Technological innovations regarding the materials and forms of care in stomatherapy are constantly developed, requiring constant updating of knowledge of health professionals, so they can provide skilled care and teach safer and more efficient ways for self-care.

The family provides the support to the fragility of the person with ostomy and helps overcome situations of crises, insecurity, anger, anxiety and fear. To provide help to the patient with a stoma, it is common for the family to put aside all disagreements in order to become united and harmonious to aid in a patient’s recovery(17).

The difficulties in maintaining the collection bag and the embarrassment with the odor and gases can demotivate patients with a stoma, leading them to isolation and dependence. However, family and friends can help to provide care and attention in these moments(23). For the people with ostomy, feeling loved is really relevant, because this enables them to feel like an important part of the family unit.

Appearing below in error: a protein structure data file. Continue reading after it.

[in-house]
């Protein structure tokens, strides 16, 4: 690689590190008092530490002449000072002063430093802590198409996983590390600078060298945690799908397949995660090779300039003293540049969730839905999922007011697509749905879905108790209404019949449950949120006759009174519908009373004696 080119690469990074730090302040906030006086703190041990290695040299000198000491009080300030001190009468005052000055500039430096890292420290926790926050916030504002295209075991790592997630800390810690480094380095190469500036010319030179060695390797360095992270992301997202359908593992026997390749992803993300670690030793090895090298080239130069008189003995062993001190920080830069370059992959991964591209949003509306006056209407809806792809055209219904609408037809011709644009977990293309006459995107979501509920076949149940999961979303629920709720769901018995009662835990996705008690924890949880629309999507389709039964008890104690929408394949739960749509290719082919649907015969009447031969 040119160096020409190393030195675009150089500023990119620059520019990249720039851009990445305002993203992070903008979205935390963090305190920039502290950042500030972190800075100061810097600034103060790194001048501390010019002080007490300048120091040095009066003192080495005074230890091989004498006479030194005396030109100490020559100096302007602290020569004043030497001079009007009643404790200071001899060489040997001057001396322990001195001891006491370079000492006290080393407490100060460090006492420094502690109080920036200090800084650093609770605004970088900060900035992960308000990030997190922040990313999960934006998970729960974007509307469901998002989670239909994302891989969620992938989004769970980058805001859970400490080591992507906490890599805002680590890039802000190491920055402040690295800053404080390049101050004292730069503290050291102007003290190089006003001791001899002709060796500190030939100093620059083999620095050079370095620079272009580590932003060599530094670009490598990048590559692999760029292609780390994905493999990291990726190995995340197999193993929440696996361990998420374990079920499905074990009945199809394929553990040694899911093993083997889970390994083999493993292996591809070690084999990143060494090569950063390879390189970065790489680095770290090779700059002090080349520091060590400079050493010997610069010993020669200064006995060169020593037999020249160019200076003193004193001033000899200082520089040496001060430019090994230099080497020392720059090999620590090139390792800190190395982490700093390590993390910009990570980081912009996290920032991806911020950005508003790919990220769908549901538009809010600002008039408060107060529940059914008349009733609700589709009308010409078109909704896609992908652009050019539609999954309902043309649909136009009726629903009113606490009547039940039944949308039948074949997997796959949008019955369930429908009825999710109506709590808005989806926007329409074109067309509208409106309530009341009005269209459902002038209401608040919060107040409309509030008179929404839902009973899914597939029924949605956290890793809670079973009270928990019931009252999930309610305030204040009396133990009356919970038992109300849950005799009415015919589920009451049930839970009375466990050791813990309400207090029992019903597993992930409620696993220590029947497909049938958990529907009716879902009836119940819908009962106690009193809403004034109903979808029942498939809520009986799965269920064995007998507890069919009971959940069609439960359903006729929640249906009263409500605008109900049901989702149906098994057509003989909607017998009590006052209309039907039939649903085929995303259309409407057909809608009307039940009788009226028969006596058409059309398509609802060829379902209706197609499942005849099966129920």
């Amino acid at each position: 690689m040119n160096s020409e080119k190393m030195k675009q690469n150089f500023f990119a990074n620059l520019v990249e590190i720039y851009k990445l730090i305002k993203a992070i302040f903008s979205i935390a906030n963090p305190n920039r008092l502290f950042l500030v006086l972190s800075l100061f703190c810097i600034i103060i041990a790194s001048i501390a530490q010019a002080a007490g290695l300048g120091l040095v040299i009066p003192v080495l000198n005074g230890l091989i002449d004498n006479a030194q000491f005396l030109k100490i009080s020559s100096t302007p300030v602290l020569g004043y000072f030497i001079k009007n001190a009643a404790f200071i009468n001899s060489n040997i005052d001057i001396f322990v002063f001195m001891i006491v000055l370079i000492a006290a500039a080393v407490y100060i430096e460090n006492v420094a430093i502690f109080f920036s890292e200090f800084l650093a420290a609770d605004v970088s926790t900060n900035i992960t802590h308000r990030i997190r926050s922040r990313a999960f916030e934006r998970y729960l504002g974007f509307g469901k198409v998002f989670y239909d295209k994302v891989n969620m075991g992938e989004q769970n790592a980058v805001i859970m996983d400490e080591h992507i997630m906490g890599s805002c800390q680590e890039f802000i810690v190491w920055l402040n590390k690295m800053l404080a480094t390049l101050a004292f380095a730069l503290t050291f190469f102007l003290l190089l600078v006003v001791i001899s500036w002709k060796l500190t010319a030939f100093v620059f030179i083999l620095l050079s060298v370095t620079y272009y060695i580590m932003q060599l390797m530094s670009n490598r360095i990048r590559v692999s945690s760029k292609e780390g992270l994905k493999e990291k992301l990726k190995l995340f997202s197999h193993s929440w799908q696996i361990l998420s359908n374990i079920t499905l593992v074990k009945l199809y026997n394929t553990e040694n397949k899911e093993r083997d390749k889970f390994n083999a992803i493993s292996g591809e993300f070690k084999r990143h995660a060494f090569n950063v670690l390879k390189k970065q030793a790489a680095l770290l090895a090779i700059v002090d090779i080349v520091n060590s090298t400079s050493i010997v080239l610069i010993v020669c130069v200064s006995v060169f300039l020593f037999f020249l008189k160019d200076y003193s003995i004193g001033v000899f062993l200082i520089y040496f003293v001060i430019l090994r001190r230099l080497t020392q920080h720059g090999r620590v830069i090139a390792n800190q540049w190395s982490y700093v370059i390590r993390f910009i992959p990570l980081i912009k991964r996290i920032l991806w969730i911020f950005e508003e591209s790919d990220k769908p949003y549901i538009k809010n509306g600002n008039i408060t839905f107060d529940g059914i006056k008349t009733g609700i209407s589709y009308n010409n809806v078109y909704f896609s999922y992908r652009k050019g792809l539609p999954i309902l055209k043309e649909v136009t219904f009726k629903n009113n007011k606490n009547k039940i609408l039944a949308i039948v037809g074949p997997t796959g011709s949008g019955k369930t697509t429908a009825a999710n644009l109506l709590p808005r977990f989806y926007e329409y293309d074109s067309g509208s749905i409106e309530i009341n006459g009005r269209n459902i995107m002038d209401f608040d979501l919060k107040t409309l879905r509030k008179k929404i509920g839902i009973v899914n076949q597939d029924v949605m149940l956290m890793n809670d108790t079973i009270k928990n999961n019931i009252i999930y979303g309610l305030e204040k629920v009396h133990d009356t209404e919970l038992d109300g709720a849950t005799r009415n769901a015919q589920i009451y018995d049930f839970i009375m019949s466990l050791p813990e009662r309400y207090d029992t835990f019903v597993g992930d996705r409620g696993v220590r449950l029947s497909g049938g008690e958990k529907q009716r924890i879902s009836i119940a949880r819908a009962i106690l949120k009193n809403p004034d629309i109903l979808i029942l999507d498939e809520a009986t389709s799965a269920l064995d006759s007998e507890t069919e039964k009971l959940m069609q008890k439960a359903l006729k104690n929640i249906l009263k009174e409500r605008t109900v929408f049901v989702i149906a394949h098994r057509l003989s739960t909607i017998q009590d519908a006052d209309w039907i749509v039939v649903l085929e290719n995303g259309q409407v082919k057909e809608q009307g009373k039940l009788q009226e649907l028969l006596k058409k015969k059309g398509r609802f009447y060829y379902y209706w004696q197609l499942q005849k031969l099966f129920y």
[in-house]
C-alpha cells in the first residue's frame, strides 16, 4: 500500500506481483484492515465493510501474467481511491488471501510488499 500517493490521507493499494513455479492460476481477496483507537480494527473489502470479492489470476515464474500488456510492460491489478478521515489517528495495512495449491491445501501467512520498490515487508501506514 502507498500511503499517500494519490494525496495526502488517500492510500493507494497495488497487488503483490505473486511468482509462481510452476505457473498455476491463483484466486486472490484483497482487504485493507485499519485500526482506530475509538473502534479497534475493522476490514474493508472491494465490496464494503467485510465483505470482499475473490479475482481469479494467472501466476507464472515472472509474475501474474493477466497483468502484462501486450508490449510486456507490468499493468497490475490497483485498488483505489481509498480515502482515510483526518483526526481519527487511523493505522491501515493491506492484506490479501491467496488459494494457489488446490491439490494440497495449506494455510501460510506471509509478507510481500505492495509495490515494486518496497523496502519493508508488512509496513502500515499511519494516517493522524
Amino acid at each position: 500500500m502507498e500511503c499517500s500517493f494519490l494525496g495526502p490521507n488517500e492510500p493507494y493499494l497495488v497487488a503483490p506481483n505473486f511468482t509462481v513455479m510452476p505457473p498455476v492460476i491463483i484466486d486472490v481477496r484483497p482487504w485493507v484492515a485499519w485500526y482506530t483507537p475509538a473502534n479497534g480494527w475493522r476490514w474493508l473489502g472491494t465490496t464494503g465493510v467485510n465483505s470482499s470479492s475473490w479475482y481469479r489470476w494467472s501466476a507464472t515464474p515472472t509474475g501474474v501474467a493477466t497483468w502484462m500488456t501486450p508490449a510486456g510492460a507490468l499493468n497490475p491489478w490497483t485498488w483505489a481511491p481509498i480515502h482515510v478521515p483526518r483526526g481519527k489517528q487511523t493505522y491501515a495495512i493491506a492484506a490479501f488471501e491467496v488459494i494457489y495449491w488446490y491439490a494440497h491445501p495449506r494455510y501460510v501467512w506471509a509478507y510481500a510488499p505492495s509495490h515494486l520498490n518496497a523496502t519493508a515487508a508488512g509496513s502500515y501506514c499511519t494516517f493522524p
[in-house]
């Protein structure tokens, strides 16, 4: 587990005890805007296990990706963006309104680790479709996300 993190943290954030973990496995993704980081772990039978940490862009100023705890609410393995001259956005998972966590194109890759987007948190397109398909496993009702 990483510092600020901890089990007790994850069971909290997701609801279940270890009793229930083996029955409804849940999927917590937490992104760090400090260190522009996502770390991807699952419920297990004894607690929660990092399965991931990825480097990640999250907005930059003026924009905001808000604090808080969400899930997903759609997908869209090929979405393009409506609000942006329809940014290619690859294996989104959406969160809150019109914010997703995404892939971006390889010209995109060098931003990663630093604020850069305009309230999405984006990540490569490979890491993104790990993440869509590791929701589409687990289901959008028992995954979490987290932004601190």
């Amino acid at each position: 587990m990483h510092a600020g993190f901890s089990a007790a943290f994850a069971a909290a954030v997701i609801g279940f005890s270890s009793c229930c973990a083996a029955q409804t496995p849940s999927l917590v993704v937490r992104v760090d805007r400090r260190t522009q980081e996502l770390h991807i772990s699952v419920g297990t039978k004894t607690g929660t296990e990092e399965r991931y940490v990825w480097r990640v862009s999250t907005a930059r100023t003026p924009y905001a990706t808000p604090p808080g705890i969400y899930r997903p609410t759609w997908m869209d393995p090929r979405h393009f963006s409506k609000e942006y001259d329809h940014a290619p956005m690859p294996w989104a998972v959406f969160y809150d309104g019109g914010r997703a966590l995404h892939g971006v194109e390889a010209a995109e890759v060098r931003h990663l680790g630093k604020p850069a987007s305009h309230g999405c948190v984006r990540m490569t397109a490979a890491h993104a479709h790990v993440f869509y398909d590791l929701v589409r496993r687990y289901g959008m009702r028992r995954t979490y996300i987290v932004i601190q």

The support groups, in another way, easily provide the interaction between patients at different stages of adaptation to the stoma, allowing the sharing of experiences and strength to face daily difficulties, contributing to improved acceptance and quality of life. Support groups disrupt the existing social paradigms, encouraging social inclusion and the development of innovations to face the health-disease process in a periodic living space and in an educational environment to develop autonomy through information related to their life context(18).

Support groups focus on physical and psychosocial rehabilitation, by creating a place that promotes social support, expansion of skills, education, information and the discussion of existential issues. Health professionals encourage the independence of people with a stoma, by empowering and encouraging them to adopt new attitudes.

 

CONCLUSION